Design, Setting, and Participants  This intent-to-treat randomized clinical trial was conducted among full-time health care professionals at the Clinical Center at the National Institutes of Health in Bethesda, Maryland, between September 2017 and May 2018. Participants were randomized to receive mindfulness-based self-care (MBSC) training or life-as-usual control. Data were analyzed from June 2018 to January 2020.

    Interventions  The MBSC intervention included 5 weekly, 1.5-hour in-class mindfulness practice sessions.

    Main Outcomes and Measures  Stress level was the primary outcome, assessed with the Perceived Stress Scale 10-Item version. Secondary outcomes included anxiety, burnout, positive and negative affect, mindfulness (trait and state), and self-care. Assessments were taken at baseline and at the end of the intervention (week 5) in the intervention and control groups, and at follow-up (week 13) in the intervention group to test for a maintenance effect. A postprogram evaluation was also obtained.

    Results  Of 82 randomized participants, 78 who completed the study at week 5 were included in the modified intent-to-treat analysis (median [interquartile range] age, 32 [23-48] years; 65 [83%] women), including 43 participants in the MBSC group and 35 participants in the control group. At the end of the intervention, compared with the control group, the MBSC group had reduced levels of stress (mean [SD] score, 17.29 [5.84] vs 18.54 [6.30]; P = .02) and anxiety (mean [SD] score, 2.58 [1.52] vs 4.23 [1.73]; P < .001), and improved positive affect (mean [SD] score, 35.69 [7.12] vs 31.42 [7.27]; P < .001), state mindfulness (mean [SD] score, 3.74 [1.18] vs 2.78 [1.16]; P < .001), and mindful self-care (mean [SD] score, 7.29 [2.44] vs 5.54 [2.77]; P < .001). Burnout, negative affect, and trait mindfulness levels did not differ between groups. Changes within the MBSC group through follow-up included sustained reductions in stress (change, –6.14; 95% CI, –7.84 to –4.44; P < .001), anxiety (change, –1.46; 95% CI, –1.97 to –0.94; P < .001), trait mindfulness (change, 0.63; 95% CI, 0.36 to 0.90; P < .001), and state mindfulness (change, 1.89; 95% CI, 1.39 to 2.39; P < .001).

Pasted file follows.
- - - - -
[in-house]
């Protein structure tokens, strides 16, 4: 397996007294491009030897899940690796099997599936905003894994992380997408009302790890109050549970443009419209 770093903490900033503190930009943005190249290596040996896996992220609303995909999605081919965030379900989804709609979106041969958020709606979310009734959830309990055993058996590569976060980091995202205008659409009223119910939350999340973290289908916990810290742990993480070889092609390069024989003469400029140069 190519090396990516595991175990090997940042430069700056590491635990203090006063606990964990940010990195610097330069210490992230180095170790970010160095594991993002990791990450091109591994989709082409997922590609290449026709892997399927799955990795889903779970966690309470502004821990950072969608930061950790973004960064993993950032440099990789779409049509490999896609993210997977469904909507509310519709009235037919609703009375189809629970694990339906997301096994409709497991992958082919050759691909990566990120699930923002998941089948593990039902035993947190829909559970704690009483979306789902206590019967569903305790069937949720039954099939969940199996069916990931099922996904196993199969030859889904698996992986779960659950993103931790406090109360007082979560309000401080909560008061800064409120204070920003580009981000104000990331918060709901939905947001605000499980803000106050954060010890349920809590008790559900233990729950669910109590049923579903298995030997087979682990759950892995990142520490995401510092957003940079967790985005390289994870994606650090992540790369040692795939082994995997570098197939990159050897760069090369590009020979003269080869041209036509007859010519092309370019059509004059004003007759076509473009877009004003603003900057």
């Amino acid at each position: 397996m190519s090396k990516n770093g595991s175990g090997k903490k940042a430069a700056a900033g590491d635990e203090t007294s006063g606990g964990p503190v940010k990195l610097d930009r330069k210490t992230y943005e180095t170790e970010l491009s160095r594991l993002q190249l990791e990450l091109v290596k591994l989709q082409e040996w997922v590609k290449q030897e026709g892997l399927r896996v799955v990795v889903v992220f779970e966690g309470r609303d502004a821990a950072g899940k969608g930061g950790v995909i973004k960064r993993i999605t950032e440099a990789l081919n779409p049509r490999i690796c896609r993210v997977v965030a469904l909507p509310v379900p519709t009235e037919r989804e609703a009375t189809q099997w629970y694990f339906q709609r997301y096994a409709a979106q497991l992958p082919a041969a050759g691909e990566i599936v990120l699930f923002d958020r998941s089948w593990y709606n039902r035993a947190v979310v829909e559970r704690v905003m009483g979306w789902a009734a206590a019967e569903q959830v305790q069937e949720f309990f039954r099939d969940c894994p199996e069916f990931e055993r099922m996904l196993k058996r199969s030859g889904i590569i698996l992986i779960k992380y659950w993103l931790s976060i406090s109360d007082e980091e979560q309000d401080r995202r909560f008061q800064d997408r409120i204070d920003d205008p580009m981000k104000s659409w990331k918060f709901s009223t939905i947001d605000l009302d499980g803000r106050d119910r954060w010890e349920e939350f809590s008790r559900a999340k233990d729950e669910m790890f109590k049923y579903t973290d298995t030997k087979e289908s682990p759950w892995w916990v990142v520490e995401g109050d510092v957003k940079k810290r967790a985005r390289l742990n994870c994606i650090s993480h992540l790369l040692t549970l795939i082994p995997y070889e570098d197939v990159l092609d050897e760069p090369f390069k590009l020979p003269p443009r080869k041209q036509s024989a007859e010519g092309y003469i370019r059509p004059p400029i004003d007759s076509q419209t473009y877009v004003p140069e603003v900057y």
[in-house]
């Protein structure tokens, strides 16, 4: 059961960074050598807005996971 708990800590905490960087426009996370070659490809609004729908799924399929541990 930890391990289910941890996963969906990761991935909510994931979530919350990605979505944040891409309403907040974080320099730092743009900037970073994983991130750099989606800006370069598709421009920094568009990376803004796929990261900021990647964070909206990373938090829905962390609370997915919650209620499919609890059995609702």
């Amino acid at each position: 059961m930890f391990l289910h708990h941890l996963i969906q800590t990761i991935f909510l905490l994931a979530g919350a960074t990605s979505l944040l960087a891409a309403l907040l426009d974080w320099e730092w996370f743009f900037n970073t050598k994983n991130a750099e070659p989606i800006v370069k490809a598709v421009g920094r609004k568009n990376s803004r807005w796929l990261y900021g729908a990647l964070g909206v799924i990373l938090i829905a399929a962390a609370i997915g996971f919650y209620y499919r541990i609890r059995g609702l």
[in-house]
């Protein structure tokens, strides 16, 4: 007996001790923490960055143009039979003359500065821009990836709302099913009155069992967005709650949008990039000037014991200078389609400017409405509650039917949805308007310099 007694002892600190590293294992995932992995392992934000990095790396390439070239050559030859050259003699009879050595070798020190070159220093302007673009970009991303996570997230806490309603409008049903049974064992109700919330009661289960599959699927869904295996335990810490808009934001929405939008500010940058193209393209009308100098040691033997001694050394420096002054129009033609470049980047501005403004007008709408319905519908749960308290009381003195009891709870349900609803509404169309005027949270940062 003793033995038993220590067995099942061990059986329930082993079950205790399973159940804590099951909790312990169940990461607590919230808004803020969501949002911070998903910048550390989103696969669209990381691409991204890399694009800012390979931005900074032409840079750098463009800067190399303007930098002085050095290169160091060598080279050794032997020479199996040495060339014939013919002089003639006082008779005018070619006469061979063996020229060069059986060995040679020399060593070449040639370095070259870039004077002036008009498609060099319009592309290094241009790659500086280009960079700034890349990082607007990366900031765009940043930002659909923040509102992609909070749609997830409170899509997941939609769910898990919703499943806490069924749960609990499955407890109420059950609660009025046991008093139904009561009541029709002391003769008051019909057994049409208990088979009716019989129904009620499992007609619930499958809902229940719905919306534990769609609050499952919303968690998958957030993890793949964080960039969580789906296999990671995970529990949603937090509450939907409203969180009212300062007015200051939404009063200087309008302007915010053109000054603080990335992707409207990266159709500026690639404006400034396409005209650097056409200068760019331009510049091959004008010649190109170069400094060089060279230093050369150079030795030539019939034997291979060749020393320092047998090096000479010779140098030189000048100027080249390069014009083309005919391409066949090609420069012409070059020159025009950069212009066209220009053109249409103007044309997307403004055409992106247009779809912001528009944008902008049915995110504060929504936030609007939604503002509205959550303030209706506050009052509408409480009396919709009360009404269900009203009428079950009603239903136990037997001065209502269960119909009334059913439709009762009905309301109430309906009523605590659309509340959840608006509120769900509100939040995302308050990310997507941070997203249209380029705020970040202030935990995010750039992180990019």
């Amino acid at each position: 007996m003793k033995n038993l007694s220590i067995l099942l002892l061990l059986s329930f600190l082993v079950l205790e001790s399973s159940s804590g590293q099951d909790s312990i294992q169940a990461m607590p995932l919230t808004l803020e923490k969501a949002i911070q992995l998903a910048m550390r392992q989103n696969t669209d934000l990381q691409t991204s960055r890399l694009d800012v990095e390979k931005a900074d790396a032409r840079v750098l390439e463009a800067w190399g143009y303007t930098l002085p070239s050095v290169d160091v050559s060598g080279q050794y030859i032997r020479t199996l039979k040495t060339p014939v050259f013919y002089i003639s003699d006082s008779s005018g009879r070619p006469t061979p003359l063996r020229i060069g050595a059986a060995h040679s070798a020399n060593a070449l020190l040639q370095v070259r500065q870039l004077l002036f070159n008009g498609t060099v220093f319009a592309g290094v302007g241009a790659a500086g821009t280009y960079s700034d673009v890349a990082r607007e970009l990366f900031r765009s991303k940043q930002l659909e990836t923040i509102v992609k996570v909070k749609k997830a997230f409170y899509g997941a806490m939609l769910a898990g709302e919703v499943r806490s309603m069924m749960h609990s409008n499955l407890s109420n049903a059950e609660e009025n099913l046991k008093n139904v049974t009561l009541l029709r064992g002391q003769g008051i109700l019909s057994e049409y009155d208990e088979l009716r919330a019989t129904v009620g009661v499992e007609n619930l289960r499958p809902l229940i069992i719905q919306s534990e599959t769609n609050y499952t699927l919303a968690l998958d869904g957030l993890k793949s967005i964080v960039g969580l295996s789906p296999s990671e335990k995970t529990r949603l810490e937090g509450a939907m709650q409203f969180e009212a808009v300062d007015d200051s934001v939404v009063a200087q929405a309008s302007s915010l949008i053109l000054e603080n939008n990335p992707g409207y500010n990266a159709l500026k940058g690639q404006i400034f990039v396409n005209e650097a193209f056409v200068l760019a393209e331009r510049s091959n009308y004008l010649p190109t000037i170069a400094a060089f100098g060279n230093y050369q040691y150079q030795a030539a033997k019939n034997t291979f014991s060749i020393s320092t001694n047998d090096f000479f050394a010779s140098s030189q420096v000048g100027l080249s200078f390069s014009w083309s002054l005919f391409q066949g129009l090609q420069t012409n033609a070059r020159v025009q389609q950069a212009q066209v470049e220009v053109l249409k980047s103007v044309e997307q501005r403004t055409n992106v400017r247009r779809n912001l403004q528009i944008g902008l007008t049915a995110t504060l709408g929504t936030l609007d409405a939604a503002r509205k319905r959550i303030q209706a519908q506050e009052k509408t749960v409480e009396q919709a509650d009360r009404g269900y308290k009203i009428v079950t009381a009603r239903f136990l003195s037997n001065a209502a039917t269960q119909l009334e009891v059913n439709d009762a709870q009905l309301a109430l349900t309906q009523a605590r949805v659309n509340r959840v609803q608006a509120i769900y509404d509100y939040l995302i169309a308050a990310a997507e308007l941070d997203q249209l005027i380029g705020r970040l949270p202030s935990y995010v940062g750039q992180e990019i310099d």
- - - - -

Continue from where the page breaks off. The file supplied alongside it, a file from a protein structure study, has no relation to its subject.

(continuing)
Conclusions and Relevance  This randomized clinical trial found that this brief mindfulness-based intervention was an effective and feasible means to reduce stress in health care professionals. Larger studies are needed to assess the effects on clinical care and patient outcomes.

    Trial Registration  ClinicalTrials.gov Identifier: NCT03781336

    Introduction